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How To Mount A Partition In Ubuntu

07 Jun 2019 | ~4 minute read

If you want to mount a partition in Ubuntu, all you really need to do is plug the drive into your machine and open your file browser. However, what if you want to ensure that partition always mounts on boot?

Well, fear no more intrepid Ubuntu explorer, because I have you covered. This quick and simple guide will show you how to mount a partition in Ubuntu and ensure it’s always mounted automatically on boot.

Step One: Recon

First things first – we need to get some basic information about the partition, like the drive it sits on, before we start configuring the mount point.

Run the following command in terminal to work out which partition/drive is the one you want to mount.

lsblk -o name,mountpoint,label,size,fstype,uuid | egrep -v "^loop"

This command will show all the devices and partitions that your user can see on the system. We’re using the egrep command to remove all squashfs partitions that snap packages use. This way the output is much cleaner.

The output should look similar to the image below. I am going to be mounting the NTFS partition that’s on sdb1 (show below in the red box).

Step Two: The Setup

We can see from the output above that the drive I’m trying to mount (in my case a USB HDD) is already mounted at /media/kev/TOSHIBA EXT, but I want to ensure he drive always mounts at /media/backups.

Create the directory that will be used as the mount point for the partition:

sudo mkdir /media/backups

Next, we will edit the fstab file which contains all the mount point configuration for the system.

sudo nano /etc/fstab

You need add a line to the bottom of the fstab file that contains the config for the partition you want to mount. That line should look something like this:

# Mount point for my USB backup drive
UUID="843671A53671993E"  /media/backups  nfts  defaults  0  2

Note the UUID and the part that says ‘ntfs'. The partition I’m trying to mount is NTFS, so I have entered ‘ntfs' to my fstab entry. However, if you’re using a different filesystem, for example EXT4, you would put ‘ext4' here.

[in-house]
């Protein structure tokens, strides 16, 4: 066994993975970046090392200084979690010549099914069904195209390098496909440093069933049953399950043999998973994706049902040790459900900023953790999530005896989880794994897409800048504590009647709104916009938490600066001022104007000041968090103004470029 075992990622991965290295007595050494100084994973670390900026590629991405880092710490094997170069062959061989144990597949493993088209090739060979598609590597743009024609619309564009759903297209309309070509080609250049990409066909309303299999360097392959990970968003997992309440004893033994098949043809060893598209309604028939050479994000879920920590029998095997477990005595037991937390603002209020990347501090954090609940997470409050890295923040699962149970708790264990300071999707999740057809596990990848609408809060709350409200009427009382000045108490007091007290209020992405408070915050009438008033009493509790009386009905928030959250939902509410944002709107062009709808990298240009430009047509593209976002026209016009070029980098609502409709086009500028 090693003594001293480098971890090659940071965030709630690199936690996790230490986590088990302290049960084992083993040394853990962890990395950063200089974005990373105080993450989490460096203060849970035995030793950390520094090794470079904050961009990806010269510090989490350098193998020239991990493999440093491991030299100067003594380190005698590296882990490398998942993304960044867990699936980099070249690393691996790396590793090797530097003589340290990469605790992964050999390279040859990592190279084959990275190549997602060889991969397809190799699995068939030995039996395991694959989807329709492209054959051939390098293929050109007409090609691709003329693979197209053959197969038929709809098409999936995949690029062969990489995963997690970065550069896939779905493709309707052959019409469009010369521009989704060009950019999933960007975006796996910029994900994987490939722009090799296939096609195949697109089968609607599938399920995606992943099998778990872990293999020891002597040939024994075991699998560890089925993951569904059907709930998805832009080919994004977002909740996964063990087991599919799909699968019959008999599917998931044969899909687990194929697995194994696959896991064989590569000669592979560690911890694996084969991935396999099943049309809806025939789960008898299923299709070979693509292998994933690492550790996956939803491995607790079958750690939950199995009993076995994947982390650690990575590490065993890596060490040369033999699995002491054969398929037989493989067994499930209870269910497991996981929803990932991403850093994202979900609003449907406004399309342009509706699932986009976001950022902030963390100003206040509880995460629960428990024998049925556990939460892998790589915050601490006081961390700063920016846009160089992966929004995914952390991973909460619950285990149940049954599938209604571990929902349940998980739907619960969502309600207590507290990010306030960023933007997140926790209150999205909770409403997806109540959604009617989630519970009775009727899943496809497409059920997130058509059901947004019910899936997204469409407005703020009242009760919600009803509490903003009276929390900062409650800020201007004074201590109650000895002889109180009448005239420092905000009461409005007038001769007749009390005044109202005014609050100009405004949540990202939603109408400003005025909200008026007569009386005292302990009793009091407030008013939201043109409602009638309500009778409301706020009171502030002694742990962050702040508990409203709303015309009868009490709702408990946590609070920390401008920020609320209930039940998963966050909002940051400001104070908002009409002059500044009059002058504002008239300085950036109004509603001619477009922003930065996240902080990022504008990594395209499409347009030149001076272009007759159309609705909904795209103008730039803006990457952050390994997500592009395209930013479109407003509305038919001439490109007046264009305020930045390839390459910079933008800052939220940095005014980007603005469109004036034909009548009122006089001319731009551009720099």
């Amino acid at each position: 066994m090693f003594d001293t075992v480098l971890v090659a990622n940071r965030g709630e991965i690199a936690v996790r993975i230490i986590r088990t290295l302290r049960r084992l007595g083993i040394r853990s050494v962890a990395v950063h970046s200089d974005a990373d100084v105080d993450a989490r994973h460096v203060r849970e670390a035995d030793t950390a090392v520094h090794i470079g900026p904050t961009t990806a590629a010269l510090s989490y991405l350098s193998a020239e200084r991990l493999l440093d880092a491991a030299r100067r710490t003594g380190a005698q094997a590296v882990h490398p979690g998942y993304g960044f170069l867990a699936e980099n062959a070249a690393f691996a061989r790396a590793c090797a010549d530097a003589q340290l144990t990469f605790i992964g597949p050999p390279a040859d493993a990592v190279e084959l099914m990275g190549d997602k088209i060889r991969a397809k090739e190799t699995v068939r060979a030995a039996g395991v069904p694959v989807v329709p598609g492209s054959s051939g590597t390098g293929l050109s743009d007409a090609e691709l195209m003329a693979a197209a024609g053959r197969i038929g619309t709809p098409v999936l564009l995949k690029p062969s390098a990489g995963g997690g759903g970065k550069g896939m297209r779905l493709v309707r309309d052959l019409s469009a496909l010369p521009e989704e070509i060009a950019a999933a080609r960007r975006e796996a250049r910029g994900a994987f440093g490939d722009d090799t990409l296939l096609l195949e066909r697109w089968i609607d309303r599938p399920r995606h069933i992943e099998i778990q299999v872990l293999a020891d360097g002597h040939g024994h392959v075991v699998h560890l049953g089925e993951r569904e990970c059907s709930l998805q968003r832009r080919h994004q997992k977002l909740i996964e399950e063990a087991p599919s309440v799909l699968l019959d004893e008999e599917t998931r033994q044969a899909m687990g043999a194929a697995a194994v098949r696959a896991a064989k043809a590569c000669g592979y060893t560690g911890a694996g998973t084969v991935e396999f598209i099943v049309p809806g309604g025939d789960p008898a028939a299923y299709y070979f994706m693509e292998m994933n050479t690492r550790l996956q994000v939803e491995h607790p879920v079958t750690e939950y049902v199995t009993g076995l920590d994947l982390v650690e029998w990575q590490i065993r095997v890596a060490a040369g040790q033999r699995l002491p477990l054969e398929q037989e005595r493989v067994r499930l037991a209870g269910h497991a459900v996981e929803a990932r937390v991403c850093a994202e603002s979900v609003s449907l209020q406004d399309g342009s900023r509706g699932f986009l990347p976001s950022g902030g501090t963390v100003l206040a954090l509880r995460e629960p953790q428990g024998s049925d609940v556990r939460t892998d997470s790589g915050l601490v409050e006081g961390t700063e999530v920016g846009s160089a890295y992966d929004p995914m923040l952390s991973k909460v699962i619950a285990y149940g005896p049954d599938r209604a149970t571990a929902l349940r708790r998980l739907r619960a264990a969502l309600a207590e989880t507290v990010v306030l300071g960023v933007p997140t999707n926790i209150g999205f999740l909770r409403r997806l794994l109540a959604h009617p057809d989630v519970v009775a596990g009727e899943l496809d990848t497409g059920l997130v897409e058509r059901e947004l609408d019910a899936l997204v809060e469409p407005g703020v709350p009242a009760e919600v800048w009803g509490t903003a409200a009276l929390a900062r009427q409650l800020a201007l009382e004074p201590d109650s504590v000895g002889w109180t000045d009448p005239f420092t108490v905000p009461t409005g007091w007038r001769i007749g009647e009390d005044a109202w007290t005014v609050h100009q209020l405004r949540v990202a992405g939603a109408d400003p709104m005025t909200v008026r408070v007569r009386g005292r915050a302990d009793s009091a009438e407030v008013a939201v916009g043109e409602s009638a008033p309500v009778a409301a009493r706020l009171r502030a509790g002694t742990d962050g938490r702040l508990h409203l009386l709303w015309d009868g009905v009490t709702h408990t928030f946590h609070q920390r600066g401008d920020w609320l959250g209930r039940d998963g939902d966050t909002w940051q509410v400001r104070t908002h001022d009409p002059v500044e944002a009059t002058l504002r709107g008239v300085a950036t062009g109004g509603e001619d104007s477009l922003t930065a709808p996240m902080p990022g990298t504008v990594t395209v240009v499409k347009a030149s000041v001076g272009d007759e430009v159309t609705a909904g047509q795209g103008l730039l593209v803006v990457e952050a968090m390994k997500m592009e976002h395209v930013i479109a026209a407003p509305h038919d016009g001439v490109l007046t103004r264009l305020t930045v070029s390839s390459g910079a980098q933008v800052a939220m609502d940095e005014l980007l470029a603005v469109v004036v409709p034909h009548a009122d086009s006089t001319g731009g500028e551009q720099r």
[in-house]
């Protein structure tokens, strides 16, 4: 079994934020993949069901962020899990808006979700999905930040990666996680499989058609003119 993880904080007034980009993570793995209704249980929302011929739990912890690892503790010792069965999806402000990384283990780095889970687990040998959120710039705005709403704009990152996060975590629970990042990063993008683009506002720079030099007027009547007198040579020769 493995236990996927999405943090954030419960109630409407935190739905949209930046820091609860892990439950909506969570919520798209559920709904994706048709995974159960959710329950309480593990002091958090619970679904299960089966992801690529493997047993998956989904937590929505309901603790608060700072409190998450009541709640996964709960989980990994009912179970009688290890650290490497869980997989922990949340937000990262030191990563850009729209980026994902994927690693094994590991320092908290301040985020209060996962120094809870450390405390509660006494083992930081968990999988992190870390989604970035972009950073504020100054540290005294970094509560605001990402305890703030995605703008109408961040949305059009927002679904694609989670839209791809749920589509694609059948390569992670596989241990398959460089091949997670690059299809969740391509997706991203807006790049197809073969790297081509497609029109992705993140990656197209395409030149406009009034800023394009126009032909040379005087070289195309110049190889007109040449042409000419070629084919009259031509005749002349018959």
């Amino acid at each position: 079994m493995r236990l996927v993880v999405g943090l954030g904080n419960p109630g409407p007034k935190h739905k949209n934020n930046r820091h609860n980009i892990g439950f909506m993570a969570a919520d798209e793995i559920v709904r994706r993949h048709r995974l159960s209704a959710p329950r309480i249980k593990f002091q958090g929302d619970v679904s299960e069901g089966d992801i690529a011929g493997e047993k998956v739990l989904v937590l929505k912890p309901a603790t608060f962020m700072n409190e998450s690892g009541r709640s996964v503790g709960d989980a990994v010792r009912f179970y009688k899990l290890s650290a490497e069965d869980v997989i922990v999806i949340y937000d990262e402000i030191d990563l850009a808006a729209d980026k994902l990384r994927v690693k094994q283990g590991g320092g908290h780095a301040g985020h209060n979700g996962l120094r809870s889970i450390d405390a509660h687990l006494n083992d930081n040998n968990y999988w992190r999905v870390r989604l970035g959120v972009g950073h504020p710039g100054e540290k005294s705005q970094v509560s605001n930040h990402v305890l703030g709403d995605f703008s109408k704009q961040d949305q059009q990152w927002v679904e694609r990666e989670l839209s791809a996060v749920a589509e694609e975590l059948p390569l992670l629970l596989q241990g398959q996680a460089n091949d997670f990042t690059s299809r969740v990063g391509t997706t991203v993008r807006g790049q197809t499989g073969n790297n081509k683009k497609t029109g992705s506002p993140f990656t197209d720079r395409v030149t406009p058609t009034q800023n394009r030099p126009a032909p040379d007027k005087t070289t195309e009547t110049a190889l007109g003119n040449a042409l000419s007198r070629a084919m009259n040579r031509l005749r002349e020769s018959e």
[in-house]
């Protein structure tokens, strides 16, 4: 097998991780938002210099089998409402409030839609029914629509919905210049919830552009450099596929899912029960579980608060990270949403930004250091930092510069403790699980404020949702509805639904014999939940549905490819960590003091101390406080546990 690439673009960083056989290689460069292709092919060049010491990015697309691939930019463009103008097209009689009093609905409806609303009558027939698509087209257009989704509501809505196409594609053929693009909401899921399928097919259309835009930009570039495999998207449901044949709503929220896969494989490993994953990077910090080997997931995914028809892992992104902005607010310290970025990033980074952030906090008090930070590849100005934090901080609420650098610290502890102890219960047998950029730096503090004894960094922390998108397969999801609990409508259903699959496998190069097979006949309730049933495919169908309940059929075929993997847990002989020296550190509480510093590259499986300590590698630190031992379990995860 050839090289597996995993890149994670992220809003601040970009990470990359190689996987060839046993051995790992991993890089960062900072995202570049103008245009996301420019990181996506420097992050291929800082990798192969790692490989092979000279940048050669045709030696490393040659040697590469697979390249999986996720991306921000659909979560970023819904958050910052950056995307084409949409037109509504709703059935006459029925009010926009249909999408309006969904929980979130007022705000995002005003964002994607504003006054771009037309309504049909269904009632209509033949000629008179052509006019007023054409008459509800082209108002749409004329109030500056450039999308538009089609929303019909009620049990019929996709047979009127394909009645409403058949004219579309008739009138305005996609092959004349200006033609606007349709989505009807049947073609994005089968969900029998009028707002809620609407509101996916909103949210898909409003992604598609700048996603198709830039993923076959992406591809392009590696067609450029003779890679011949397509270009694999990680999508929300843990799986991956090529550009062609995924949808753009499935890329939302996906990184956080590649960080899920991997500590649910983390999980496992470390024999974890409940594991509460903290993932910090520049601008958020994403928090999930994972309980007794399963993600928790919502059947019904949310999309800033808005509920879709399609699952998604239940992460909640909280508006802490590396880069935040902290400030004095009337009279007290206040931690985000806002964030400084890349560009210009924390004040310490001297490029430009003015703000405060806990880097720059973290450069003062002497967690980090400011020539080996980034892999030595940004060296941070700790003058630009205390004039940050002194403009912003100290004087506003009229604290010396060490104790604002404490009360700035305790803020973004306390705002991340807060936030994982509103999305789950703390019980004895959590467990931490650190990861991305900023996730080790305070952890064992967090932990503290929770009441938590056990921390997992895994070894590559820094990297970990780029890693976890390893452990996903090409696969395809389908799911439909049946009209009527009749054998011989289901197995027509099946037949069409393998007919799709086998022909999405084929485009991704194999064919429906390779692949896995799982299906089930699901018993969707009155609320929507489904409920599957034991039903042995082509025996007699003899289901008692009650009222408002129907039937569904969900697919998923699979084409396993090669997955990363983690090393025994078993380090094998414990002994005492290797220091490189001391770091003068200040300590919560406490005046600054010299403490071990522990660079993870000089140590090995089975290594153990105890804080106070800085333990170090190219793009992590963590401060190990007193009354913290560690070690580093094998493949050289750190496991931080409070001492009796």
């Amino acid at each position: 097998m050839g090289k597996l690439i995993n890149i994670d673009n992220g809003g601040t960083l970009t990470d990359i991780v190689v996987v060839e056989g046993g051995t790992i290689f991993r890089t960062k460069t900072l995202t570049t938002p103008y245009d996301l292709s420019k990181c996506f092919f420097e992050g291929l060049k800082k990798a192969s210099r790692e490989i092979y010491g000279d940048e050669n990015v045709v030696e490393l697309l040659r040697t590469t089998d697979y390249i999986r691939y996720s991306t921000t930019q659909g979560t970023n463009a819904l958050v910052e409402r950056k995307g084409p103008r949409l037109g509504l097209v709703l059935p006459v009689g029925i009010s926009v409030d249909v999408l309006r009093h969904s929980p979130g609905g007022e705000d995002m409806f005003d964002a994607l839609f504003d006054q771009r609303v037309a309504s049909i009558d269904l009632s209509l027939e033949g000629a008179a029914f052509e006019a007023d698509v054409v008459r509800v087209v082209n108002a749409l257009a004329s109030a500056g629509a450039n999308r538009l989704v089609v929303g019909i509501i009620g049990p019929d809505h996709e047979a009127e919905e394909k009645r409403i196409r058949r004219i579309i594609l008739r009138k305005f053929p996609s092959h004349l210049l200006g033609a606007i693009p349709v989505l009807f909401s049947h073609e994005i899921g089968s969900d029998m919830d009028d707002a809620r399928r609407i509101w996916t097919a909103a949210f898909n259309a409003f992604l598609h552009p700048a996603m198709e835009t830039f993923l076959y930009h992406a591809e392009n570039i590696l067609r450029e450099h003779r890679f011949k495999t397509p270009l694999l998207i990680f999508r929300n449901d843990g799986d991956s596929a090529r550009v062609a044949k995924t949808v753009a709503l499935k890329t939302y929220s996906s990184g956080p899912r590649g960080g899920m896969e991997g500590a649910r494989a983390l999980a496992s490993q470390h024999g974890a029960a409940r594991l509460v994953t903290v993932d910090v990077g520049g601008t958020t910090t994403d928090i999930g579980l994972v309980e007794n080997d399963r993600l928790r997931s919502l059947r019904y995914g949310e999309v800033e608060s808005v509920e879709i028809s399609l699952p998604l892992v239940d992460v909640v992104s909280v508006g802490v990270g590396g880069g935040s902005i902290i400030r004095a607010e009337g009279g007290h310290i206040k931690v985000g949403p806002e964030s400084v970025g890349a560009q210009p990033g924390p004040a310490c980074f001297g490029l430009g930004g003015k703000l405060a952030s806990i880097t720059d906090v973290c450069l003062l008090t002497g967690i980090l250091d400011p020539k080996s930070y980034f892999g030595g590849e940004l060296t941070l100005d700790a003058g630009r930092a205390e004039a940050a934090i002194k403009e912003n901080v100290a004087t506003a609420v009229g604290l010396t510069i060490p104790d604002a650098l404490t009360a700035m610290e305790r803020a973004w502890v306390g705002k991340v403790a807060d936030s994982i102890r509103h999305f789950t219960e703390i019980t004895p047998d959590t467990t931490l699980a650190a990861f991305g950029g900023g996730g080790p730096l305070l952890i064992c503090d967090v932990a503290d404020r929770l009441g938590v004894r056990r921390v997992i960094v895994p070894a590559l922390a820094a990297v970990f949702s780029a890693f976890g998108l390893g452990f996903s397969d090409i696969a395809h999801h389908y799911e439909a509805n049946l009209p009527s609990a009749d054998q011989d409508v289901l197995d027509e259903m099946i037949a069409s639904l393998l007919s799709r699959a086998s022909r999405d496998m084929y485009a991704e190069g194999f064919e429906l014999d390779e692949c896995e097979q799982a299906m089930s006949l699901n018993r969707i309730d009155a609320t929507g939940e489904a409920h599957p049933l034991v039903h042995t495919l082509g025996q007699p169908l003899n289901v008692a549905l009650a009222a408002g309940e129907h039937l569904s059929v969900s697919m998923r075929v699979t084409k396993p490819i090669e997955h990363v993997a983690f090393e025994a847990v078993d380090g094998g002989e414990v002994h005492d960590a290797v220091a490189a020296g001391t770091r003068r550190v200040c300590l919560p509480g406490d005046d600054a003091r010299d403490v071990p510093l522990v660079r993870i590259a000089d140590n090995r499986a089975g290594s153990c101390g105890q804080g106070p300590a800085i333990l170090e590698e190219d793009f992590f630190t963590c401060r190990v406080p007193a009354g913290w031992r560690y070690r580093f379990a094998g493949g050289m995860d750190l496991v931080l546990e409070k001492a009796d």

The UUID was printed out when we did the recon earlier. It’s the long hexadecimal string. These are different lengths depending on the filesystem type.

Finally, you need to mount the partition at the new location. That’s just a single command:

sudo mount -av

If you run the ‘lsblk' command again, you should now see your partition mounted at the new location. If you don’t, reboot your machine.

Step 3: Set Permissions

You may not have to do this step, but I thought I’d include it just in case. You may find that when you browse your newly mounted partition, that you can’t write anything to it. Let’s fix that.

You will need to take ownership of the partition with the ‘chown' command, then change the permissions with the ‘chmod' command. In this case we will set the permissions to 755.

If you want to learn more about Linux filesystem permissions, this is a great guide.

sudo chown -R user:group /mount/point/path
sudo chmod -R 755 /mount/point/path

Be sure to update the parts of the above commands show in red to suit your system. In most cases, your user and group names will likely be the same. For me, the commands look like this:

sudo chown -R kev:kev /media/backups
sudo chmod -R 755 /media/backups

That’s it!

If you want to mount a partition in Ubuntu, the process really is this simple. Whilst most long-term Linux users will likely know this process like the back of their hand, this can be a very frustrating process for new users.

This process can be useful for all kinds of things, but really comes into its own when you want to permanently reference a partition, like setting up backup routines on a server. I know it helped me when setting up my home server.

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